868. Harrod to Archibald Sinclair , 2 November 1938 [a]

[Follows on from 857 R, answered by 870 R]

6 Beaumont Street, Oxford #

2 November 1938

Dear Sir Archibald Sinclair

I dont know whether I ought to stand in a white sheet! It was very disappointing, but in some ways the result was not at all bad. I expect you have looked at the figures.

1935

in thousands

1938

Bourne

16.2

Hogg

15.7

G. Walker

9.6

Lindsay

12.4

Slum clearance is said to have deprived us of about 3000 working class votes in the interval. Taking this into account and the increase in the poll, there must have been a considerable swing over. Moreover our canvassers reported that many working class women who had voted for G. Walker intended to vote for Hogg on the ground that Chamberlain saved the peace. I feel that if a special effort had not been made, there might easily have been a landslide. Moreover we had only 9 days to do our job.

It is very good of you to have written to me at great length about the difficulties in the way of the electoral pact. The story must now end slightly differently. For Transport House withdrew its objections to the joint candidate as soon as they were fully apprised of the local situation, [1] in spite [b] of the fact that their own candidate was entirely opposed to the arrangement and was extremely keen to stand up to the last moment.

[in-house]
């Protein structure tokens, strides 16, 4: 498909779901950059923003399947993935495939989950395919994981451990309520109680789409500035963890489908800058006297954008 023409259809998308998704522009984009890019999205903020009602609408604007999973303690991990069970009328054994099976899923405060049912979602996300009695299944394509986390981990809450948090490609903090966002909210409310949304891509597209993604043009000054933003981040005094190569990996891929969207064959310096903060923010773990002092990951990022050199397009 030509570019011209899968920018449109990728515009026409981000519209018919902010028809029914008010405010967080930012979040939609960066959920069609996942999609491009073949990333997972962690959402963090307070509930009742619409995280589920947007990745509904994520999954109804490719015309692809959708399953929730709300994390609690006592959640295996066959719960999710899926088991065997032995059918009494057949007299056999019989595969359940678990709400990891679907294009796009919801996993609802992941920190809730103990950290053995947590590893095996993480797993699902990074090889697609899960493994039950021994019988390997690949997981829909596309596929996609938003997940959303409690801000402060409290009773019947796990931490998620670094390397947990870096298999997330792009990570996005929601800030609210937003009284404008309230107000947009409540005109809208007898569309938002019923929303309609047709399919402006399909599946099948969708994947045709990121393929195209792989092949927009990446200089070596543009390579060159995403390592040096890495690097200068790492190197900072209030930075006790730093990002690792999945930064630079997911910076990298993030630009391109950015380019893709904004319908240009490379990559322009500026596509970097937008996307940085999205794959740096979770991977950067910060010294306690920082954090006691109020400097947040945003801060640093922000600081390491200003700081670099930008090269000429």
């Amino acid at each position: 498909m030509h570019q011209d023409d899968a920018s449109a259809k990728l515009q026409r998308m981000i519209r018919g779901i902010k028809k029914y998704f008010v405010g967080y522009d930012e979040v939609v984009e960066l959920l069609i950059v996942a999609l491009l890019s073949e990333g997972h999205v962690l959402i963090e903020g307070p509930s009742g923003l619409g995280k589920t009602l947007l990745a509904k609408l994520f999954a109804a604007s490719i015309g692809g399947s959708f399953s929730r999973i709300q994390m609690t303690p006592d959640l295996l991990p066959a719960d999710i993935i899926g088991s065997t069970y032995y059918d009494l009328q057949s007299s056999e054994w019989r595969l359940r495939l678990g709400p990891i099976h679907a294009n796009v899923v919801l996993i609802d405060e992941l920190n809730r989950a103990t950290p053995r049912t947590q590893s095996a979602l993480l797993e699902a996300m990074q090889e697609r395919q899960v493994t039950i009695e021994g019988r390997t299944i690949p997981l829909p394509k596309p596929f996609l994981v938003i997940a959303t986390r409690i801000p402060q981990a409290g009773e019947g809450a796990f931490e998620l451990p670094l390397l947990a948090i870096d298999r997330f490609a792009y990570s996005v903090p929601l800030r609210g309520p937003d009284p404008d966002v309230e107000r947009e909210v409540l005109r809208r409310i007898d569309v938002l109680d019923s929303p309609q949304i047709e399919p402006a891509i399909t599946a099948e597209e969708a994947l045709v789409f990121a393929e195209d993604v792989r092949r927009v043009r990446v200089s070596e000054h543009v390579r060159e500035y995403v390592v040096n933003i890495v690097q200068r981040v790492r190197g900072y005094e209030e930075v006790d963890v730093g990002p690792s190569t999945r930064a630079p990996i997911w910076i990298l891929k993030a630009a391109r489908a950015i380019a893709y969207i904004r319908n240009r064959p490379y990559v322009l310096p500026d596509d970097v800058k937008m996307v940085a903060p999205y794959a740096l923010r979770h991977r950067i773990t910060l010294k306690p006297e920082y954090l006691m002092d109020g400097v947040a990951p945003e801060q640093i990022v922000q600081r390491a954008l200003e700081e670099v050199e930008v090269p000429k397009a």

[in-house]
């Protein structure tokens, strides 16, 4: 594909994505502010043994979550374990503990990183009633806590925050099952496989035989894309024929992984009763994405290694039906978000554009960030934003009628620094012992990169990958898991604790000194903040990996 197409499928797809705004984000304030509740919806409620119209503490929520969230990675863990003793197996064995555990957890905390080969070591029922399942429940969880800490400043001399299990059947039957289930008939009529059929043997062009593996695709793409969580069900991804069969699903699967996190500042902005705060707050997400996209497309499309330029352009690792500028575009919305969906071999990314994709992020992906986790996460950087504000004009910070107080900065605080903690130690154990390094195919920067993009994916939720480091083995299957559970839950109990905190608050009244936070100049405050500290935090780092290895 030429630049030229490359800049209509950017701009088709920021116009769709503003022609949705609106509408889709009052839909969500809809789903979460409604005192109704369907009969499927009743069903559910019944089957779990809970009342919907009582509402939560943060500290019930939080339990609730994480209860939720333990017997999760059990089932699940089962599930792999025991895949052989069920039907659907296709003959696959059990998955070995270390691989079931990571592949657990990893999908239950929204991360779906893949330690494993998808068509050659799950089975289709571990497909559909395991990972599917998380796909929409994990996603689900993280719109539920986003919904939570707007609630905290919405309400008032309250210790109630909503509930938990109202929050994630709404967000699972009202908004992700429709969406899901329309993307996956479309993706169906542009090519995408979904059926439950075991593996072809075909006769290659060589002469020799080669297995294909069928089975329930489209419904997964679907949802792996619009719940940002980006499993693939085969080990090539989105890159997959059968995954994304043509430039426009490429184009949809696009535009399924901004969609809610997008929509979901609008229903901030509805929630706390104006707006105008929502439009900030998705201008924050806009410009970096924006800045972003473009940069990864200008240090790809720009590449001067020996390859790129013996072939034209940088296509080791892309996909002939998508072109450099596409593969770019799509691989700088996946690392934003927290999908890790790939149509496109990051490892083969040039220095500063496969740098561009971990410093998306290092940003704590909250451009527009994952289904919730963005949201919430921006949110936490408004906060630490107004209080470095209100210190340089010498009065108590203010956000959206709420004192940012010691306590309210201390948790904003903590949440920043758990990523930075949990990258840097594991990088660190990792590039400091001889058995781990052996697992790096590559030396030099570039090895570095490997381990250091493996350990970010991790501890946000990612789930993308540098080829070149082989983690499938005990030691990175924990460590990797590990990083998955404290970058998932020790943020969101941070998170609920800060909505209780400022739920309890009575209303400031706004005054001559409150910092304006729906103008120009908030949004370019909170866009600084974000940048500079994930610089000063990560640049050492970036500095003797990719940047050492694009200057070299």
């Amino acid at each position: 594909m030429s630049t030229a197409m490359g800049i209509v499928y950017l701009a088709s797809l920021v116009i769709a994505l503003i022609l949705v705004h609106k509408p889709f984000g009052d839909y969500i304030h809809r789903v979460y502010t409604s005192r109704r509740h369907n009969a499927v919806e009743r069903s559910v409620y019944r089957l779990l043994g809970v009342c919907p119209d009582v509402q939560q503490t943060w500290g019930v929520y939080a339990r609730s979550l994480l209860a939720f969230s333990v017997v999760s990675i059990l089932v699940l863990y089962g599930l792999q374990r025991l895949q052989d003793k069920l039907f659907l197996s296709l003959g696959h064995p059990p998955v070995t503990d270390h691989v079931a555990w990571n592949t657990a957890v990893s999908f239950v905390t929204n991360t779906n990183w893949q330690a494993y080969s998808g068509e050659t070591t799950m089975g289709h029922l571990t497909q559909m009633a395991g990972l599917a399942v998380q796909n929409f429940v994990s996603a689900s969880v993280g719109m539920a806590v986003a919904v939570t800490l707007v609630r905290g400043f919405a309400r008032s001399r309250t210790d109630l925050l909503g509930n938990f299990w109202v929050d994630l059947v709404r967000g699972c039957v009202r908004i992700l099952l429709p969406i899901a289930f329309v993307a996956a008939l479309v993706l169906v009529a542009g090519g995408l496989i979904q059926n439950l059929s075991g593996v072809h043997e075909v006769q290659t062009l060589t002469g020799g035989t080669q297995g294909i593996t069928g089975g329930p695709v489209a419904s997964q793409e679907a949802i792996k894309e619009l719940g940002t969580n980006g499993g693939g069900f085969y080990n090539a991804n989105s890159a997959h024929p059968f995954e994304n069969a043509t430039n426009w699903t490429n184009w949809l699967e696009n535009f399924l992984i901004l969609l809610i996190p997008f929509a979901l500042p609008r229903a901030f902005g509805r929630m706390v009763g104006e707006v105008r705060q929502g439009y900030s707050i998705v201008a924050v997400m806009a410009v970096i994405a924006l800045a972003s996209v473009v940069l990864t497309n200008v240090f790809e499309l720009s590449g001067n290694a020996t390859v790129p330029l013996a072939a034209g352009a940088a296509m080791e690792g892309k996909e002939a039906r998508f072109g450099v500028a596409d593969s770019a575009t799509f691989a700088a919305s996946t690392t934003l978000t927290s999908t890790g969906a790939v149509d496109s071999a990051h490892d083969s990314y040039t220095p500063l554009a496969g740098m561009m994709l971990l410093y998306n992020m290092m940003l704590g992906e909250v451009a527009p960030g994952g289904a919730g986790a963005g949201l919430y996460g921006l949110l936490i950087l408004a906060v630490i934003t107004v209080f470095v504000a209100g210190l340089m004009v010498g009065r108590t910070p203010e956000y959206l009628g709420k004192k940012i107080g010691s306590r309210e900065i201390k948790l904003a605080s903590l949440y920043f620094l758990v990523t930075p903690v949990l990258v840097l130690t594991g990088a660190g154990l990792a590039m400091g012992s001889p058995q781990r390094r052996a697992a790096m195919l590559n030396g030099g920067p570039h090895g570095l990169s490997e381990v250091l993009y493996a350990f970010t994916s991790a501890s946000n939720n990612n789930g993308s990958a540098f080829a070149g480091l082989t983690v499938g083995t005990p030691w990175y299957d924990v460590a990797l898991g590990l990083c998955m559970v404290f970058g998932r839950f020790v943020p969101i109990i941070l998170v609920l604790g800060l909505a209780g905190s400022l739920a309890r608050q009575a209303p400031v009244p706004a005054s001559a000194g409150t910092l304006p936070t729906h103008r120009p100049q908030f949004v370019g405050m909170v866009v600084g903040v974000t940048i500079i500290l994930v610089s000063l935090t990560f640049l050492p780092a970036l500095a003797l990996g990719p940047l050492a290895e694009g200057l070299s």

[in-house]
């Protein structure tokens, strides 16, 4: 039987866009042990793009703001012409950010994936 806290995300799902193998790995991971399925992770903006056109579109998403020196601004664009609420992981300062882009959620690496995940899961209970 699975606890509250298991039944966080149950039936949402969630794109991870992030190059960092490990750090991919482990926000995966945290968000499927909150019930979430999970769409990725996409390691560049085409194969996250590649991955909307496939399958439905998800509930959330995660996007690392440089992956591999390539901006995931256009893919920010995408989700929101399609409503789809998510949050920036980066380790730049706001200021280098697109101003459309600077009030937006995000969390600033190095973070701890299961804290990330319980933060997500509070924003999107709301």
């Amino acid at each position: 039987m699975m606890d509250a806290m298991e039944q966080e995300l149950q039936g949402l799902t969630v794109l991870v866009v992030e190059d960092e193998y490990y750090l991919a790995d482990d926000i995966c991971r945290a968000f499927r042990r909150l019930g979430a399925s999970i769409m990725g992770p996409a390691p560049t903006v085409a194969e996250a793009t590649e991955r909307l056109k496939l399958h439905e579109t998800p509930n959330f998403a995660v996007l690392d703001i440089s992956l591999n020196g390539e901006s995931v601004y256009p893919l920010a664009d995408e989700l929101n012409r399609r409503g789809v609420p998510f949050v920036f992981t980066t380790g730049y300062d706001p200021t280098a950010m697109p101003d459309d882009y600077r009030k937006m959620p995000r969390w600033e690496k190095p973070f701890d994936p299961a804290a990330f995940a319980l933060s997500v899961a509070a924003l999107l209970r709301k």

I do feel that Munich does justify renewed efforts. It may so soon be too late to save anything from the wreckage. I appreciate what you say about the difficulty of a small party approaching the big. But of course the other side uses the same argument--it is not for the big party to make overtures to the small.

You speak of the discouragement to Liberals at the spectacle of such overtures. But would not the first steps be taken entirely privately? Could not the possible bases of an electoral pact be explored by the leaders and, if the explorations were successful, simultaneous statements be subsequently given to the public?

For instance I have toyed with the idea and venture to put it forward, that an entirely private meeting might occur on the neutral ground of Oxford at which a preliminary discussion could take place. [2] In the event of your being willing to entertain such an idea, I should undertake not to reveal that fact unless or until it was already ascertained that it found favour in the other quarters also.

Yours very sincerely

Roy Harrod

  1. 1. See letter 861 from Dalton of 25 October.

    2. Harrod wrote in similar terms to Churchill (letter 863 ) and to Dalton (see 869 R).

    1. a. ALS, three pages on two leaves, in THRS III 23/4 (Churchill Archives Centre, courtesy of the Master and Fellows of Churchill College, Cambridge, and the Keeper and staff of Churchill Archives Centre).

      b. Ms: «inspite».


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